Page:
WILLISTON - Court officials in Williams County have been forced by mounting caseload to close for a few hours each week in order to have time to properly complete office work.
As such, the Williams County Clerk of District Court office, located in the Williams County Law Enforcement Center in Williston, will be closed from 1 p.m. to 5 p.m. every Friday, effective immediately.
Carolyn Probst, administrator of the Northwest Judicial District, which covers Williams, Ward, Mountrail, McKenzie and other heavily oil-impacted counties, announced the move this past weekend.
Probst said overall court filings increased by more than 20 percent in 2011, and thus far in 2012 are on pace to continue that trend. Compounding that matter, criminal filings - which are more time intensive, she said - have increased more than 55 percent over that same period.
The closure will enable staff in the clerk's office to process cases in a timely and efficient manner, which has become much more difficult to do in recent months, and is consistent with action taken several months ago by the Williams County Board of County Commissioners to allow several county department heads to close their offices on Friday afternoons," said Probst in a media release.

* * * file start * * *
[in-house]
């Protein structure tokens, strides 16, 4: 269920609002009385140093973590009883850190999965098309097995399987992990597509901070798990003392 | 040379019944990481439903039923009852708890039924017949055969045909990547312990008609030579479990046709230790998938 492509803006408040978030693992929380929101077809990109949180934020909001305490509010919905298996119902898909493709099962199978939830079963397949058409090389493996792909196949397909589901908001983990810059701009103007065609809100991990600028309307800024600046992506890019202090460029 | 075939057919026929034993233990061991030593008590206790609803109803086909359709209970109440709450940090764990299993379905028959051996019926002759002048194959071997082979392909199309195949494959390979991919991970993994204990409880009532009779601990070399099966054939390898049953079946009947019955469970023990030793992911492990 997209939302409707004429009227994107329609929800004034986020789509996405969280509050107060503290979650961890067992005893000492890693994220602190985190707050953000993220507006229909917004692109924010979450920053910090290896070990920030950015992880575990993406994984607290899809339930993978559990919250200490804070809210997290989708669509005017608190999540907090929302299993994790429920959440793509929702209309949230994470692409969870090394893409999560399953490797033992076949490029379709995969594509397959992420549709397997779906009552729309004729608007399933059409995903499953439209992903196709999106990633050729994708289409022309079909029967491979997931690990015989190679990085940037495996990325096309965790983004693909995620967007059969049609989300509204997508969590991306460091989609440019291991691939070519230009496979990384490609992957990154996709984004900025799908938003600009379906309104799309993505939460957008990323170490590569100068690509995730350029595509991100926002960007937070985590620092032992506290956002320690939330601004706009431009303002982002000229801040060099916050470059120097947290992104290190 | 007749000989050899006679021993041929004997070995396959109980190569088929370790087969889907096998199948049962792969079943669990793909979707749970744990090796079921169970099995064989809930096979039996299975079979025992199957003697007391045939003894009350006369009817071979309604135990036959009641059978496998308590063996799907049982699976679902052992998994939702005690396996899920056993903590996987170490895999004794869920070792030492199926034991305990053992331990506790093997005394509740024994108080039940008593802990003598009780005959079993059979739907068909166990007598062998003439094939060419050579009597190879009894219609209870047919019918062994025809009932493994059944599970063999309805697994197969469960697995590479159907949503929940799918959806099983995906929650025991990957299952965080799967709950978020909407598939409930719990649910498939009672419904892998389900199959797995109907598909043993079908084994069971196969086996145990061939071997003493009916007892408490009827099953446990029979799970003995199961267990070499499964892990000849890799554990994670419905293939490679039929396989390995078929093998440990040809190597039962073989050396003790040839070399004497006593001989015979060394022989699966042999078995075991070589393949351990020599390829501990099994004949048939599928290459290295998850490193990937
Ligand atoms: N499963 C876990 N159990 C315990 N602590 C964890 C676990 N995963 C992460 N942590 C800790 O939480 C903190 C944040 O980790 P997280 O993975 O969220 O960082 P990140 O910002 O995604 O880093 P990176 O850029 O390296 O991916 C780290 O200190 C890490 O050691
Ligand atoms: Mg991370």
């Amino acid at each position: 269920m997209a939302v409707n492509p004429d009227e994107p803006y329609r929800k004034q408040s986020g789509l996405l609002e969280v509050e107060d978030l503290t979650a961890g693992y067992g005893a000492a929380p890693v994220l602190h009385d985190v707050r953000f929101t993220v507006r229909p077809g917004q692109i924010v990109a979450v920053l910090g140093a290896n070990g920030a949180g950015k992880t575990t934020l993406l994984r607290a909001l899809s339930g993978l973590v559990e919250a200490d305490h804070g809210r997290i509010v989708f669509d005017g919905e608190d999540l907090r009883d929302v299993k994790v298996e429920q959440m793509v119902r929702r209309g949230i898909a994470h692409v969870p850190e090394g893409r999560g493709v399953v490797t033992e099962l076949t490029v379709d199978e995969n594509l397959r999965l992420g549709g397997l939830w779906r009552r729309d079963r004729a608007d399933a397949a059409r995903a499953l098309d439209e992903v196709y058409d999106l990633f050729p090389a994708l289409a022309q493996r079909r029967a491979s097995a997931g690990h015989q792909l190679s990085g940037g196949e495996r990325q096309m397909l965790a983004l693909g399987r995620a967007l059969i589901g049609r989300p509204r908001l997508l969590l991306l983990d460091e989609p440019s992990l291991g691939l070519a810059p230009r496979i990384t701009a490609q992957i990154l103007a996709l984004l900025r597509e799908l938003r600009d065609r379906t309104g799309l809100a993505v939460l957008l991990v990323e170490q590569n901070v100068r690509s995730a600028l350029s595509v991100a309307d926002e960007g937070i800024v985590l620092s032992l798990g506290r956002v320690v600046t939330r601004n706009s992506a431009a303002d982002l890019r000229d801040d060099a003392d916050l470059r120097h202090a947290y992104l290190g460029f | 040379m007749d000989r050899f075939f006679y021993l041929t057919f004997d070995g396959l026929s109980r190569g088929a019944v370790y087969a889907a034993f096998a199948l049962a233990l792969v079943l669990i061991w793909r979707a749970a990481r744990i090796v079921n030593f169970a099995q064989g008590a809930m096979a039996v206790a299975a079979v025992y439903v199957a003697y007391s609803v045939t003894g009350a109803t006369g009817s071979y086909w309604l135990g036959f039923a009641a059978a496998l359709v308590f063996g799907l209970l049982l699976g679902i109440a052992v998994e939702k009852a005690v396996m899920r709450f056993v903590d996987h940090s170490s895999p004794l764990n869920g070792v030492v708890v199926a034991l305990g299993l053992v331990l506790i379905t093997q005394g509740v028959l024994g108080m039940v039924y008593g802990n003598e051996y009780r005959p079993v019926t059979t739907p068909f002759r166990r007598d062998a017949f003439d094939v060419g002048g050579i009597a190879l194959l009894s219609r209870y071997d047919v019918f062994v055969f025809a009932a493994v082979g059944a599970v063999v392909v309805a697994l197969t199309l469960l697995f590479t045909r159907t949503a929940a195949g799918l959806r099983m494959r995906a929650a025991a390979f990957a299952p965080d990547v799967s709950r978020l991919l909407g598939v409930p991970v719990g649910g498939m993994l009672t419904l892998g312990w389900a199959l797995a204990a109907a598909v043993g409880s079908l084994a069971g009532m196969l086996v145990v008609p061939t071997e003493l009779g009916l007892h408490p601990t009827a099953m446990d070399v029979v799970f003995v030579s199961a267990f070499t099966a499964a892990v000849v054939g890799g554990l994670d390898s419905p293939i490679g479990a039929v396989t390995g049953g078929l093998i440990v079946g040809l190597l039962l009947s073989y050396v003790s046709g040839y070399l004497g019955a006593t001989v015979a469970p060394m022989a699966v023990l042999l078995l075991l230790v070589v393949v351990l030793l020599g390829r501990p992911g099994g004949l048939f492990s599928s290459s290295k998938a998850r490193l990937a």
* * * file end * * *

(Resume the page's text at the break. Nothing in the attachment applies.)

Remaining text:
The action was taken after the court monitored patterns of personal and phone traffic in the office for several weeks. Only after determining the likely impact of such a move was the decision reached to close the clerk's office on Friday afternoons.
"The court system is trying to work as best it can with existing appropriations," Probst said. "The Clerk's office will remain open daily over the noon hour, effective immediately. The court appreciates the public's understanding and cooperation as this process moves forward."
While the clerk's office will be closed on Friday afternoons, other functions of the court will continue as normal, Probst said. Emergency assistance such as restraining and protection orders will still be available in the office of the district court, which is separate from the clerk's office.
Since 2006, caseload for the overall district has increased by nearly 50 percent, including a 43 percent increase in criminal case fillings, according to Probst.